The Sin Factor

“If you don’t sin, then Christ has died in vain.”

This was a statement I read on the internet recently. Is this true? Do we have to sin to take full advantage of what Christ did for us upon the cross?

Some people believe it is impossible for us to keep ourselves from sinning, so we might as well accept the fact and allow a little sin in our lives. Others use this excuse to justify all kinds of sin. To them, this seems quite acceptable because who can say that they never sin?

It is true that we all slip up from time to time. No one can say that they are sin free. The Apostle John wrote:

If we say that we have no sin, we deceive ourselves, and the truth is not in us.” (1 John 1:8 NKJV)

This is why we need to confess our sins immediately, the moment we realize that we have missed God. By doing this, we keep ourselves spotless and clean through the blood of Jesus.

The Greek word for sin means “to miss the mark.” When we sin, we can say. “I missed it!” It means that we have messed up and made a mistake. We have failed to obey God!

When a woman who was caught in adultery was brought to Jesus, He forgave her sin and said:

Neither do I condemn you; go and sin no more.” (John 8:11 NKJV)

Did Jesus mean that she would never sin again? No, but He did expect her to stop committing adultery. That is what He wanted her to stop doing. This tells us that when we come to Christ, every major sin should drop off from our lives. Jesus set us free from sin so that we would no longer be enslaved by it. The Apostle Paul wrote:

“Knowing this, that our old man was crucified with Him, that the body of sin might be done away with, that we should no longer be slaves to sin.” (Romans 6:6 NKJV)

God has set us free from sin so that we are no longer bound by it. For instance, if we used to steal, we should steal no longer. There are those who are compulsive thieves. If they see a chance to take something, they will slip it into their pocket, even if they don’t need it. The same is true with those who lie, cheat or commit adultery. When we come to Christ those compulsive sins should all stop because we no longer desire those things. Instead, our new nature will cause us to practice what is righteous and pleasing to God.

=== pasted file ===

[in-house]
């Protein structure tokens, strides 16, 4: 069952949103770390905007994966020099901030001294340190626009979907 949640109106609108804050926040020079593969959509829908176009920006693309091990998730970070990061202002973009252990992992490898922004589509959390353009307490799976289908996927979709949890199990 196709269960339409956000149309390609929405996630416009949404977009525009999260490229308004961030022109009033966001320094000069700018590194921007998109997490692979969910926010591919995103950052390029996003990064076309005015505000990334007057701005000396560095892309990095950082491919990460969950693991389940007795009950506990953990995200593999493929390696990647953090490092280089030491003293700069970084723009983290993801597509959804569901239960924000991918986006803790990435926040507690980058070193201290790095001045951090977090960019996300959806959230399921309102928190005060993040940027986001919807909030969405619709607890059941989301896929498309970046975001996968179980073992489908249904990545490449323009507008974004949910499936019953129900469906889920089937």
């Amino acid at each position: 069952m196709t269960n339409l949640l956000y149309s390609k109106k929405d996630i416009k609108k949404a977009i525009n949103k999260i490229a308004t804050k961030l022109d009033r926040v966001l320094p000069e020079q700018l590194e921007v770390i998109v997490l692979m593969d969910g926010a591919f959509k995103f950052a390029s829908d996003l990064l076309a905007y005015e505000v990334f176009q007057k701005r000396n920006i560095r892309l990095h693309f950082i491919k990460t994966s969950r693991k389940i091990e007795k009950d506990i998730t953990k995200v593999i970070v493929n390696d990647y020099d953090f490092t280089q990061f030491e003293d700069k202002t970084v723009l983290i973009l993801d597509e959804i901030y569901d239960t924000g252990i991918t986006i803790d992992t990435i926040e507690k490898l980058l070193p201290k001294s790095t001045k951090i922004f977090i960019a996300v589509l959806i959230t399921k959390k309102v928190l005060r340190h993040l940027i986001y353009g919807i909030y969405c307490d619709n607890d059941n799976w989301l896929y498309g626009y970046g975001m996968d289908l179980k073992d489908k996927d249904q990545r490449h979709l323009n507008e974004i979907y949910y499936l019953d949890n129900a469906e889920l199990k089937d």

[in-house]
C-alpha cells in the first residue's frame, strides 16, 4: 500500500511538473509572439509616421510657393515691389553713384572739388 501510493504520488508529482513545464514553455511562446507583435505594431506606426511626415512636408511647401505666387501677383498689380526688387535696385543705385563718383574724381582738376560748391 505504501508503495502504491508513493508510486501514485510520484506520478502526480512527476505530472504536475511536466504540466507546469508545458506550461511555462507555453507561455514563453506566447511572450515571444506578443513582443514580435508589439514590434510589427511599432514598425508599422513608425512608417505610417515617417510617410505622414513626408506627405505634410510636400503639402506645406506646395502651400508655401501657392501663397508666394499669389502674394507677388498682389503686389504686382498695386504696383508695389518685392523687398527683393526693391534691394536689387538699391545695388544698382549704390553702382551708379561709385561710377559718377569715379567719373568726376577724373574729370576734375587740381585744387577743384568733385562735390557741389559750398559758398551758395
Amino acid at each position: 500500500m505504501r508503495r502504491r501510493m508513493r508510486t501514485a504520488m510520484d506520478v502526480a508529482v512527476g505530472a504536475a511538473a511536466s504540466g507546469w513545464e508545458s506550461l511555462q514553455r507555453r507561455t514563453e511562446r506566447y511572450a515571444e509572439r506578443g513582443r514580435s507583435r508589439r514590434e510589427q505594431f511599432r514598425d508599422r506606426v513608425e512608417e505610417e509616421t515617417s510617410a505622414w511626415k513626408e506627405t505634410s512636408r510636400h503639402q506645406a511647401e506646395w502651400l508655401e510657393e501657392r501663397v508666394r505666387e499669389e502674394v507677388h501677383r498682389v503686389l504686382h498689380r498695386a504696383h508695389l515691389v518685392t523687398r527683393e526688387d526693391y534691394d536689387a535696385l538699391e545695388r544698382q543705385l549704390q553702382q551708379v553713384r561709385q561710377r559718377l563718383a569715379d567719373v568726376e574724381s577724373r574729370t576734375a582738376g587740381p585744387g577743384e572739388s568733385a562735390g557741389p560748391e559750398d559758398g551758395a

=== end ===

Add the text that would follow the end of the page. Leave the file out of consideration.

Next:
When we come to Christ, we are born into the Family of God. We no longer have our old nature, now we have the nature of God. Our old nature was to sin, but our new nature is to practice righteousness. This is how we should see ourselves!

The Apostle John wrote:

“We know that whoever is born of God does not sin; but he who is born of God keeps himself, and the wicked one does not touch him.” (1 John 5:18 NKJV) 

We need to maintain this image in ourselves. We need to see ourselves completely free from sin. The Apostle Paul wrote:

“For he who has died has been freed from sin.” (Romans 6:7 NKJV)

When Christ died on the cross, we died with Him. All of those old sins that used to enslave us should no longer have their grip on us. We are free from those sins!

Jesus set us free from sin so that we might be devoted to righteousness and live a holy life. The Apostle Paul wrote:

“But now having been set free from sin, and having become slaves of God, you have your fruit to holiness, and the end, everlasting life.” (Romans 6:22 NKJV)  

Since we are born of God, we should practice sin no longer. Our only focus should be to do those things that are pleasing in God’s sight. Instead of concentrating on the way we used to live without Christ, we put all of the focus on the attitudes of our heart. This includes areas of pride, selfishness, unforgiveness, and disobedience. There may be additional things that we need to adjust in order to walk a life that is pleasing to God.

Thank God we do not have to sin to maintain the full benefit of what Christ has done for us on the cross. We can let our old sins remain dead and live a life of righteousness.

Now we can boldly say: “I do not practice sin because I am born of God!”

You are holy, dear saint!

Steve Smith

When you came to Christ, were you able to let go of the sins of your past? Let me know in the comments below!

[All Scripture quotations have been taken from The Holy Bible, New King James Version, copyright 1982, Thomas Nelson Inc.]

 

 

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